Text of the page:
PewDiePie Chromecasts Hack

Two hackers have hacked into thousands of Google Chromecasts and broadcast propaganda for YouTube celebrity PewDiePie. The hackers who went by the handles @TheHackerGiraffe and @j3ws3r had also put up a website showing data on the so called “CastHack”. At its peak, the site showed that a total of 72,341 devices had been compromised. As of right now, both hackers have deleted their Twitter account and also removed the website. They released a public statement on Pastebin saying claiming they were retiring from the hack, saying they were concerned about prosecution and other threats. The hackers claimed that they were trying to expose the security vulnerability in the system and to encourage users to secure their devices.

The Exposure

The hackers have maintained that they had no malicious intent in mind. But they did reveal what could have been done on these exposed devices. They claimed that it would be possible to collect all sorts of personal information from people’s homes. Like what Wi-Fi network the Chromecast is connected to, what Wi-Fi networks has it been connected to in the past, or what bluetooth devices has it been paired with. Furthermore, it would also be possible to do all sorts of things like rename systems, force reboot the device or force pair the device. Not to mention, play media files, which is what the hackers did with the PewDiePie broadcast.

This isn’t the first time TheHackerGiraffe has made the news. He was also previously involved in another hack involving printers. He had hacked into thousands of printers and printed pages of PewDiePie support. The HackerGiraffe has however maintained that he only uses PewDiePie as a joke and that his main objective has always been to expose vulnerability in devices.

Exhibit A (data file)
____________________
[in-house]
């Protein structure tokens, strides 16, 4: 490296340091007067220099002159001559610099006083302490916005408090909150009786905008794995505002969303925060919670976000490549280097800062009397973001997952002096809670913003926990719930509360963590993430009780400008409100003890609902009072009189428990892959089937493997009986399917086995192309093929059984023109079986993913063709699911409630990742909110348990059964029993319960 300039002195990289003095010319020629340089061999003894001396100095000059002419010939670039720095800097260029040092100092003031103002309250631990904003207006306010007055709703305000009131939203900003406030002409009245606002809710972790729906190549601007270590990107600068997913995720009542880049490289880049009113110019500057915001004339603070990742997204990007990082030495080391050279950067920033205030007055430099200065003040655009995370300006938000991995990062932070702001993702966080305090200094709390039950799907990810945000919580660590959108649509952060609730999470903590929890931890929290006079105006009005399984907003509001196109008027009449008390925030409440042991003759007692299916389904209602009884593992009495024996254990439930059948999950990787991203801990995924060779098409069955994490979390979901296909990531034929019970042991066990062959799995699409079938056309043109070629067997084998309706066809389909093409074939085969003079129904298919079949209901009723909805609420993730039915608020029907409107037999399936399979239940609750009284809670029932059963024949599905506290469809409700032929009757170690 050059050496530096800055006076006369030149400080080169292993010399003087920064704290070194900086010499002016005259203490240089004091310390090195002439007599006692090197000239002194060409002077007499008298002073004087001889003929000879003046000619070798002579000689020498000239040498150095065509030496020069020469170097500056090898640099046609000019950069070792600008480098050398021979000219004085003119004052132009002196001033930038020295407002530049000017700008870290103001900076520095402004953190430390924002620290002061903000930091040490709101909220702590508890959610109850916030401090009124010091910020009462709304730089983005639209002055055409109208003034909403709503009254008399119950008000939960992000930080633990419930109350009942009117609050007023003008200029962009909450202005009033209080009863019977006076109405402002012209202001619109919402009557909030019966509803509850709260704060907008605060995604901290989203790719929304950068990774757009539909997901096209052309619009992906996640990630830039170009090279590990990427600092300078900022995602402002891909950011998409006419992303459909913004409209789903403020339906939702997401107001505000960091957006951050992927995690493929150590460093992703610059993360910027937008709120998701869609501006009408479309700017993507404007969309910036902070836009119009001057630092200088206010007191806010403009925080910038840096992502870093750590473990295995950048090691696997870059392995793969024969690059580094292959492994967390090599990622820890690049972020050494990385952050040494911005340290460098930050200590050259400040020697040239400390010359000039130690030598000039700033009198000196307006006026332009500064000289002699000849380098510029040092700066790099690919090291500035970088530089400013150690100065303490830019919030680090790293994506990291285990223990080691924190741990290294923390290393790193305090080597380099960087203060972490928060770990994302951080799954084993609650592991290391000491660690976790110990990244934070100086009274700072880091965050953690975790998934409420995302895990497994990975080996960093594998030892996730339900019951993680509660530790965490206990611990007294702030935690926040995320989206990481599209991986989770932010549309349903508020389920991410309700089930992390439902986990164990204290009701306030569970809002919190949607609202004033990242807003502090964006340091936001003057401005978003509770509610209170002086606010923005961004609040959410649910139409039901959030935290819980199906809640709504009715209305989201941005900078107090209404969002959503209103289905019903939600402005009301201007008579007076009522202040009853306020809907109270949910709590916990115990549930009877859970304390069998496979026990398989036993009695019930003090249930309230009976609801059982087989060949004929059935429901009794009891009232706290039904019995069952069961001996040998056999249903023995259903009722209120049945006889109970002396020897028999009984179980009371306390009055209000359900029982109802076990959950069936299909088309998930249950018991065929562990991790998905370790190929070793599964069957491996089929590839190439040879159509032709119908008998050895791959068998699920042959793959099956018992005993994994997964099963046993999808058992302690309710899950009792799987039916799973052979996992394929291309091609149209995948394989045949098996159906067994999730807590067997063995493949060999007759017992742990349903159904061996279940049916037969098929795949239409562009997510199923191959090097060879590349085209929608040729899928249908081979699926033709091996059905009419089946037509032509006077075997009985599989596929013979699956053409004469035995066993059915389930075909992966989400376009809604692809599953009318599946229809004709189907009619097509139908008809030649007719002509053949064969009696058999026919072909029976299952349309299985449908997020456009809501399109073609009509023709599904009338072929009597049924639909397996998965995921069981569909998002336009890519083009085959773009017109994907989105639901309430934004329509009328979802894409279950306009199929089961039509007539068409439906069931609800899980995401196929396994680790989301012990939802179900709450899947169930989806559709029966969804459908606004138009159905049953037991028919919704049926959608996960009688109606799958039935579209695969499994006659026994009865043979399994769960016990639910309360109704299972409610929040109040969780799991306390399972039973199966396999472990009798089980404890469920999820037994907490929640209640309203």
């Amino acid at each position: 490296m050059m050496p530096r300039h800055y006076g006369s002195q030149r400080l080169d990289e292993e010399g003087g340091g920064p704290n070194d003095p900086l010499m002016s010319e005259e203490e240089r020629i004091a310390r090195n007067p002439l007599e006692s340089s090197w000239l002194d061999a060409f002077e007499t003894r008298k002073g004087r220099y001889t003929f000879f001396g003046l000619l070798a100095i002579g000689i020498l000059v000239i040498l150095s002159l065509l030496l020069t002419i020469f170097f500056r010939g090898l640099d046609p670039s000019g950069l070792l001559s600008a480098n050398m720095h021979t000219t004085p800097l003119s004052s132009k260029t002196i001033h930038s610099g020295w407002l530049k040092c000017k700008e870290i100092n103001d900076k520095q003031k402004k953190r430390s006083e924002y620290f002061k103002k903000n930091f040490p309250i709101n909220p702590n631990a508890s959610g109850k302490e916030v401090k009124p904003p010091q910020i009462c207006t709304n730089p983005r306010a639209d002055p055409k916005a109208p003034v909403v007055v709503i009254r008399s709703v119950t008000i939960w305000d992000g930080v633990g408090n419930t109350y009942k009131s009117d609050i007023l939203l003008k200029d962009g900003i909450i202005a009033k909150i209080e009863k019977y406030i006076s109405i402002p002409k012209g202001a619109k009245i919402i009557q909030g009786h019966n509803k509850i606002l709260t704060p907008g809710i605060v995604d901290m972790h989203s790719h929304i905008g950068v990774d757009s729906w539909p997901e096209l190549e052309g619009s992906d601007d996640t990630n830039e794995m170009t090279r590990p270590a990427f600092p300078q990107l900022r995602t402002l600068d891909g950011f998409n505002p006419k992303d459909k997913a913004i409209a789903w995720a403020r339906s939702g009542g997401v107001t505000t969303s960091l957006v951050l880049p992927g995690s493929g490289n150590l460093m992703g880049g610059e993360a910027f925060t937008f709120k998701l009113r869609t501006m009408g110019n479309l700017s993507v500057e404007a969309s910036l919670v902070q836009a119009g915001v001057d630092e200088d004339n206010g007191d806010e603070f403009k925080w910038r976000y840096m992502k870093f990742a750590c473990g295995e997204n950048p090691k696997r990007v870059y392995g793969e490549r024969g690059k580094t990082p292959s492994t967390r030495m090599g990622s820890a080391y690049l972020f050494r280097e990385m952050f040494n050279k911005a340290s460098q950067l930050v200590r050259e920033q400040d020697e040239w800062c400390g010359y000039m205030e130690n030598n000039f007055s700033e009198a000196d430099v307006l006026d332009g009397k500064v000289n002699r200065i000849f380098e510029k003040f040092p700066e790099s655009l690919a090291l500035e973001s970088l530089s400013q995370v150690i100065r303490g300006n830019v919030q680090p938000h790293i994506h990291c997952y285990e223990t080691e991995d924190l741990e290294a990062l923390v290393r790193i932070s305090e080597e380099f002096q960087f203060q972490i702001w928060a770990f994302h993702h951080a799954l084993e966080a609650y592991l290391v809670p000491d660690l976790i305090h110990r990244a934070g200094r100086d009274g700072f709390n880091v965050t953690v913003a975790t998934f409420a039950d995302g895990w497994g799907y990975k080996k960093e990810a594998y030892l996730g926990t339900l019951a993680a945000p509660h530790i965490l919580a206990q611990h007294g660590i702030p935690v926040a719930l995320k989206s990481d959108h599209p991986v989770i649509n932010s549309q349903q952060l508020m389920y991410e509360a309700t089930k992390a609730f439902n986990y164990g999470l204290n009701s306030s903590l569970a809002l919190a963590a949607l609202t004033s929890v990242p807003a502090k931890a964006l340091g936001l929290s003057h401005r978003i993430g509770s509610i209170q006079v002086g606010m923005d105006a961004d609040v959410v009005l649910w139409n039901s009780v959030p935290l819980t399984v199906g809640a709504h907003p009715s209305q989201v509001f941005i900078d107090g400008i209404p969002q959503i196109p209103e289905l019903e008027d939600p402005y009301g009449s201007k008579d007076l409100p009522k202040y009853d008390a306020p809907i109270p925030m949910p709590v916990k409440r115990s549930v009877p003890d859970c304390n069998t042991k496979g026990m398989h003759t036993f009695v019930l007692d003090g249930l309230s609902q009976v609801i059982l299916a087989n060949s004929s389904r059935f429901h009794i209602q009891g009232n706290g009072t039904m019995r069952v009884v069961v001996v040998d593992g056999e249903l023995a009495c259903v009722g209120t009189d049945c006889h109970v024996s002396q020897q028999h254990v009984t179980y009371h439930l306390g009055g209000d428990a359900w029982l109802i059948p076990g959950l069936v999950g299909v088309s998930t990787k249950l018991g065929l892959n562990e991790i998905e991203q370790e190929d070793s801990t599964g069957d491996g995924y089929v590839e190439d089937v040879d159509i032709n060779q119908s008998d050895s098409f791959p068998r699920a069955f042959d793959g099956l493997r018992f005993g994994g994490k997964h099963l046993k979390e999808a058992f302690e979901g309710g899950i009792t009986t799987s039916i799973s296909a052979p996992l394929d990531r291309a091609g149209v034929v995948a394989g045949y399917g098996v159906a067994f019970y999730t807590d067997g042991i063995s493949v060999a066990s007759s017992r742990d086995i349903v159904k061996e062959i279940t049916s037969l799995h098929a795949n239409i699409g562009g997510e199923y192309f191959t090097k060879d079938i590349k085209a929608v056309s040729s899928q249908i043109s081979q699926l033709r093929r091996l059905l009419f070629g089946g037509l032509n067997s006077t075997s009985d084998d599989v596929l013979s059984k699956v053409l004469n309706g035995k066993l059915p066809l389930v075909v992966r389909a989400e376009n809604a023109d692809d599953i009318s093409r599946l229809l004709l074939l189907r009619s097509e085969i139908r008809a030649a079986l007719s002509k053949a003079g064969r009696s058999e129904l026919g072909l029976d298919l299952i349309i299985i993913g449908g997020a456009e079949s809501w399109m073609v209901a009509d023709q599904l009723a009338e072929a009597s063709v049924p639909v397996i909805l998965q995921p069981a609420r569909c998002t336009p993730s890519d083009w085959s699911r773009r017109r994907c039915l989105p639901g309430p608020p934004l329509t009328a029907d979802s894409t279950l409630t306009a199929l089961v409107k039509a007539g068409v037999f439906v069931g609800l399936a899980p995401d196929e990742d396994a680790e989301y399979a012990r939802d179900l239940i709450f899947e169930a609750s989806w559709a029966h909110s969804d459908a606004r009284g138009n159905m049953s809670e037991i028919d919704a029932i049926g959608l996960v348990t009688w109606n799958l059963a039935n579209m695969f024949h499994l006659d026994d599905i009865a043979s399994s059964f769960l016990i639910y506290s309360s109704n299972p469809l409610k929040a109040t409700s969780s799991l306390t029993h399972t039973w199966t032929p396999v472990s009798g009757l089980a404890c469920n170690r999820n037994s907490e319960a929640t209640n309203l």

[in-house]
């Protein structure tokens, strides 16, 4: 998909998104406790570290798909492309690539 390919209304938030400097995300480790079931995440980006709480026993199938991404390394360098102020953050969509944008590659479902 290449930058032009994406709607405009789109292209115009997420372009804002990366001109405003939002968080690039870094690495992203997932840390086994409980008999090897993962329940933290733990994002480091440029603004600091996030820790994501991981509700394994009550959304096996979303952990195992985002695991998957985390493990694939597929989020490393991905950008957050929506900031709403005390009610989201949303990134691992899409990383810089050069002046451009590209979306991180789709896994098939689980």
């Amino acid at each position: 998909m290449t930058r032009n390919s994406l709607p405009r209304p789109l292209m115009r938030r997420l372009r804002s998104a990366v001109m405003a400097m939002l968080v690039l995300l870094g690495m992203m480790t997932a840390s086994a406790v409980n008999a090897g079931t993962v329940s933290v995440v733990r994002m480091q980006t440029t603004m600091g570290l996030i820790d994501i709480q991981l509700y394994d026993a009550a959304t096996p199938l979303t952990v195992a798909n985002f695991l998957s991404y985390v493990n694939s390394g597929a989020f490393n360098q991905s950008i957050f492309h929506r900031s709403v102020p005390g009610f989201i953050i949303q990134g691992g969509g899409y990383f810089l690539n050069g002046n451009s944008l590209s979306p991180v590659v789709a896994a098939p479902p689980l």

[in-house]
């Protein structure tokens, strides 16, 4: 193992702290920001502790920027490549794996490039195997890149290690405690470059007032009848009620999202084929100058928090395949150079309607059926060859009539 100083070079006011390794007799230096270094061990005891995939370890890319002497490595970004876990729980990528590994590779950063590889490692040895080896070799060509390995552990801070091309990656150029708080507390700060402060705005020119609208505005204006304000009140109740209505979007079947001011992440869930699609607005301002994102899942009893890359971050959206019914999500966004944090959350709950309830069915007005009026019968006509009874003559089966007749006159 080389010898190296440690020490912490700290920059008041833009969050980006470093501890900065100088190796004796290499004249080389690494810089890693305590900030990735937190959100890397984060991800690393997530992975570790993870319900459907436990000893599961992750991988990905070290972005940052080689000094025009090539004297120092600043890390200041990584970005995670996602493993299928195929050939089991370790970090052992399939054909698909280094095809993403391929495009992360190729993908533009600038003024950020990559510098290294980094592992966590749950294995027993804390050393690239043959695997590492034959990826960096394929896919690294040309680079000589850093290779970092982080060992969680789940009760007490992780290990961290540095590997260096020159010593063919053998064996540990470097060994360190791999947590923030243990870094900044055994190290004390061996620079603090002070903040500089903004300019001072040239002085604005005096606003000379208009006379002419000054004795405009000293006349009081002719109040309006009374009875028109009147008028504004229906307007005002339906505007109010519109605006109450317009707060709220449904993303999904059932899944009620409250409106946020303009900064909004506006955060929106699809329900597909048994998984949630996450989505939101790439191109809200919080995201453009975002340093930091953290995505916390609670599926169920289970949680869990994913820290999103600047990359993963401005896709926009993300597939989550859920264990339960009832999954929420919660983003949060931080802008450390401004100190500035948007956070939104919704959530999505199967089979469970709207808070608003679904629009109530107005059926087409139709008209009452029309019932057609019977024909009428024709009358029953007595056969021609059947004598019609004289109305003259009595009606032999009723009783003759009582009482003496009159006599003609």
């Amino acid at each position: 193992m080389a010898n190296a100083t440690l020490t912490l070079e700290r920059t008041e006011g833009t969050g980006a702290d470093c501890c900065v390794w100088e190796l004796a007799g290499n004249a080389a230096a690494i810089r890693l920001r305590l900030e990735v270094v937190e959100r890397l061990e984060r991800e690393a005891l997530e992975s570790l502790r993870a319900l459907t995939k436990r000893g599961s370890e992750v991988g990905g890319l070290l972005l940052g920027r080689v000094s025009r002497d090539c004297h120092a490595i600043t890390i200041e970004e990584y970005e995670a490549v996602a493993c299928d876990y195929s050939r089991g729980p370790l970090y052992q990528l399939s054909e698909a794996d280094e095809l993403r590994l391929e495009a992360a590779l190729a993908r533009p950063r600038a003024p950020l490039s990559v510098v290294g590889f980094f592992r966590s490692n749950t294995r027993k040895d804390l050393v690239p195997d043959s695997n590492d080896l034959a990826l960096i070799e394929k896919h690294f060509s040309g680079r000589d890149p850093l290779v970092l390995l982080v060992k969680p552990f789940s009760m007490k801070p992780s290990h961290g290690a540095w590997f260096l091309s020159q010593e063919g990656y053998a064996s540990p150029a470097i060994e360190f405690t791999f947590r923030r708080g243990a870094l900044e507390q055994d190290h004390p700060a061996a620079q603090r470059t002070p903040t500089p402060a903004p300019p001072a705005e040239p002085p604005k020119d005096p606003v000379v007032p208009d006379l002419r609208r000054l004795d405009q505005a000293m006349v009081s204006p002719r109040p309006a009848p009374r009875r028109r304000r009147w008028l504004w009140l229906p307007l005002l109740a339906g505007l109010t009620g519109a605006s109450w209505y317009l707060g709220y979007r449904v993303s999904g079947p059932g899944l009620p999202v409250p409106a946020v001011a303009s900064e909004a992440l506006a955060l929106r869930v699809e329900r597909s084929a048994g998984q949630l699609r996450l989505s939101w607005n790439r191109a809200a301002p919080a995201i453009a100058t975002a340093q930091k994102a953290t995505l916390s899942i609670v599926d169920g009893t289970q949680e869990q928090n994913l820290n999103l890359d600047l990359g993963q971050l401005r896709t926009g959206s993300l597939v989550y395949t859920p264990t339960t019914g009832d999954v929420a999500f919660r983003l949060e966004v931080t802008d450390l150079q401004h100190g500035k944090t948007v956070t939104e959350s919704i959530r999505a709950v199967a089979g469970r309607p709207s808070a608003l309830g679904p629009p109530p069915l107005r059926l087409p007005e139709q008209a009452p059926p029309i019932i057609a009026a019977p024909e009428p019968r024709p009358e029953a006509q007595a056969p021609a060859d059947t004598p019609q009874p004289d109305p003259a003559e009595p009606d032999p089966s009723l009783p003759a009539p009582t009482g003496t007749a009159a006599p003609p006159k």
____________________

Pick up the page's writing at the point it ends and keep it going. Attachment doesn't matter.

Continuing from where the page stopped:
When asked what they were planning to expose next, TheHackerGiraffe made the following statement:

“I don’t think I’ll go for anything else. The amount of threats I get, just isn’t worth public awareness. But if I don’t do it the way I do, who will fix their things? How will you force a company to act on it’s vulnerable products? Releasing blog posts and research papers doesn’t do much… unlike actual hacks.”

But not exactly a Chromecast related issue?

The hackers chose mostly inoffensive PewDiePie videos to broadcast during this hack. Several users however still sent reports to Google regarding the tampering of their Chromecast streaming devices. A spokesman from Google sent an email statement to Forbes regarding the Company’s response to these hacks:

“This is not an issue with Chromecast specifically, but is rather the result of router settings that make smart devices, including Chromecast, publicly reachable.”

Google has made a suggestion to its users on how to avoid such hacks in the future. It has asked users to turn off a protocol called the Universal Plug and Play (UPnP). The company provided detailed guides regarding how to turn it off. But it also warned users that this protocol makes it easy for devices such as printers or game consoles to connect to routers. So turning it off could stop those devices from functioning properly.

The Hackers also made similar claims regarding the security vulnerability of devices with open UPnP protocols. According to them over 2 million devices were exposed due to open UPnP systems. The hackers also claimed that as a result of their “exposure”, a lot of people were updating their systems.

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